Human, computer errors add to Colorado’s wildfire disaster
National news media are understandably fixated on this video shot by a family escaping the Lower North Fork Fire still burning near Denver. I find it terrifying.
What many national outlets are not reporting is that this fire, covering more than 4,500 acres (7 square miles) at last report, was started by the Colorado forest service while conducting a “controlled burn.” This during Colorado’s driest March on record and with high wind warnings in the forecast. At least 23 homes have burned, some to the ground. An elderly couple that by all reports was more than fully prepared for a forest fire (water tanks, concrete roof, fire proofing, etc.) died in their gutted home. A third person is missing in the same area.
There will be a lot of legal wrangling over who pays for the damage. And of course there is no adequate compensation for three lost lives.
Local reports also reveal a serious communications breakdown. Normally In situations like this, residents are warned well in advance via news reports, police officers, and reverse 9-1-1 calls that they might have to evacuate. Mandatory evacuation orders come later, if needed, but in plenty of time to get everyone out safely. This time, however, worried residents, seeing the fire moving closer, were calling dispatchers repeatedly to ask if they should evacuate and being told it wasn’t necessary yet. Later, some residents reported that when they finally did get the word to evacuate, they only had 10 or 15 minutes to do so. Not a comfortable margin when the only way out is a narrow, winding mountain road hugged closely by trees and brush.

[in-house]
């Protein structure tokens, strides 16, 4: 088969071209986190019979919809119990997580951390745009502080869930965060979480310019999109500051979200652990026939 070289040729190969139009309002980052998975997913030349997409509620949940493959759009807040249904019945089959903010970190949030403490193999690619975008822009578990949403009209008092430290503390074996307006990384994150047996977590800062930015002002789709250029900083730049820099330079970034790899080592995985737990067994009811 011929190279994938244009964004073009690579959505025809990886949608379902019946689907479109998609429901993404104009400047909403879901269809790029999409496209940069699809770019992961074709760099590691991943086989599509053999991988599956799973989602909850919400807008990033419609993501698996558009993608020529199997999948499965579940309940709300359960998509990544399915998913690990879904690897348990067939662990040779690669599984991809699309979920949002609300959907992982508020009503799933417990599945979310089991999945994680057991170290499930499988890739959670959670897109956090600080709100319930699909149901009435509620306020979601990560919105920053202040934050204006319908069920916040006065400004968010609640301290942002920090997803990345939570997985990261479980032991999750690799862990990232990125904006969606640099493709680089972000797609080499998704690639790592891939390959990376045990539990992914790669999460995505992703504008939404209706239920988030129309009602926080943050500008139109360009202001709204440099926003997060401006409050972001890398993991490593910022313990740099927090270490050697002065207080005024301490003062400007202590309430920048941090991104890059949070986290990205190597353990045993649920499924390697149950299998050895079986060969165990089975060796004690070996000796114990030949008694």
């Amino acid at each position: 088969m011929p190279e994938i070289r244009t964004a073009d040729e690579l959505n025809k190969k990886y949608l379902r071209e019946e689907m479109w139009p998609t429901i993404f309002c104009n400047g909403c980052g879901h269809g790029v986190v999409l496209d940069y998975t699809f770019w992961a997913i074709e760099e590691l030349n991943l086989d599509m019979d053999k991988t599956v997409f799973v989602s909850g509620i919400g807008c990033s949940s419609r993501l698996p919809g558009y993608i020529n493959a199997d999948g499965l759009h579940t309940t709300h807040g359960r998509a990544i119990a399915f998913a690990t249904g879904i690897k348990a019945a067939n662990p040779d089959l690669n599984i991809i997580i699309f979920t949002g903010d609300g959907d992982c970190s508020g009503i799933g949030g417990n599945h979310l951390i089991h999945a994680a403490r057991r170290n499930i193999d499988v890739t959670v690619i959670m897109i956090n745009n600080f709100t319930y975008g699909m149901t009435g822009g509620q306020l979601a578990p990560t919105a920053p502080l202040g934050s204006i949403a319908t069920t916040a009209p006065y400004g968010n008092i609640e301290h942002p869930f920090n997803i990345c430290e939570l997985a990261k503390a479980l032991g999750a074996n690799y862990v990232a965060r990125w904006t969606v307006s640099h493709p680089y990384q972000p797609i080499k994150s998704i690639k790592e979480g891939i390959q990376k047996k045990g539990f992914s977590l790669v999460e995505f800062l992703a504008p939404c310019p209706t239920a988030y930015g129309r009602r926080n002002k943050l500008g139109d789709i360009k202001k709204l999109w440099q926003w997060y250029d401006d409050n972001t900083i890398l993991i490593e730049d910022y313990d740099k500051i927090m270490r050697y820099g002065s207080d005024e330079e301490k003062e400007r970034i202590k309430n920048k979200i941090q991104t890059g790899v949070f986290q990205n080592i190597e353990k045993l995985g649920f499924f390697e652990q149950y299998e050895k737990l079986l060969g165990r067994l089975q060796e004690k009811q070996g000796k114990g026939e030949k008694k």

A report in today’s Denver Post confirms what was earlier hinted: there was a computer glitch and automated warning calls did not go out to some 12% of homeowners in the fire zone. A dispatcher said the couple that died did receive a call; neighbors say the couple said they did not get a call. Another neighbor who didn’t get a call said she had called repeatedly to report smoke and was told she was not in jeopardy. Still other residents who received calls live nowhere near the area.
The video shows how close the fire got to the Gulick family before they got out. The couple who died, according to one source, lived just 150 yards from the Gulicks. Clearly the fire had gotten much, much too close before they were told to evacuate.
The aftermath of this particular wildfire tragedy is going to be a lot more complicated than just homeowners settling with their insurance companies.
- Family Film Dramatic Escape From US Wildfire (news.sky.com)
- Crews contain 15 percent of deadly Colorado fire- uReport: Viewer pictures of the Colorado wildfires (foxnews.com)
- Wildfire Dangers Prevent Colo. Residents’ Return Home (huffingtonpost.com)
- Colorado wildfire sees 2 dead, 900 evacuated from homes (abclocal.go.com)
- Firefighters continue to battle Colorado wildfire (news.blogs.cnn.com)
- Official: Many didn’t get fire evacuation call (seattletimes.nwsource.com)